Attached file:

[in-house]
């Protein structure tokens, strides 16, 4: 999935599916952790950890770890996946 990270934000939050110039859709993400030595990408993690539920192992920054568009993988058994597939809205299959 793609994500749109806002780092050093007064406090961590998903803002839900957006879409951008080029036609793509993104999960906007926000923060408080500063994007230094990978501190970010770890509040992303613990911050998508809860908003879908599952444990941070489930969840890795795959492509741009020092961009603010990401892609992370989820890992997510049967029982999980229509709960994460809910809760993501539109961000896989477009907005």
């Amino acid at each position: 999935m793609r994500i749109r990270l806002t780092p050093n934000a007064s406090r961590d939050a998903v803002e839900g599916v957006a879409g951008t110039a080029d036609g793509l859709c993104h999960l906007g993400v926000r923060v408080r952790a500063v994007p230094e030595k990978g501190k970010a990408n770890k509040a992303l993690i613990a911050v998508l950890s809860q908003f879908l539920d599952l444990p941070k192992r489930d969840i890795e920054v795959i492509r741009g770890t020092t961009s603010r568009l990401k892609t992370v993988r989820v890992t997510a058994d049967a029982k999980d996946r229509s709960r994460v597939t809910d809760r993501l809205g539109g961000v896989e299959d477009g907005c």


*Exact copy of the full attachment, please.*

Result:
[in-house]
């Protein structure tokens, strides 16, 4: 999935599916952790950890770890996946 990270934000939050110039859709993400030595990408993690539920192992920054568009993988058994597939809205299959 793609994500749109806002780092050093007064406090961590998903803002839900957006879409951008080029036609793509993104999960906007926000923060408080500063994007230094990978501190970010770890509040992303613990911050998508809860908003879908599952444990941070489930969840890795795959492509741009020092961009603010990401892609992370989820890992997510049967029982999980229509709960994460809910809760993501539109961000896989477009907005």
């Amino acid at each position: 999935m793609r994500i749109r990270l806002t780092p050093n934000a007064s406090r961590d939050a998903v803002e839900g599916v957006a879409g951008t110039a080029d036609g793509l859709c993104h999960l906007g993400v926000r923060v408080r952790a500063v994007p230094e030595k990978g501190k970010a990408n770890k509040a992303l993690i613990a911050v998508l950890s809860q908003f879908l539920d599952l444990p941070k192992r489930d969840i890795e920054v795959i492509r741009g770890t020092t961009s603010r568009l990401k892609t992370v993988r989820v890992t997510a058994d049967a029982k999980d996946r229509s709960r994460v597939t809910d809760r993501l809205g539109g961000v896989e299959d477009g907005c």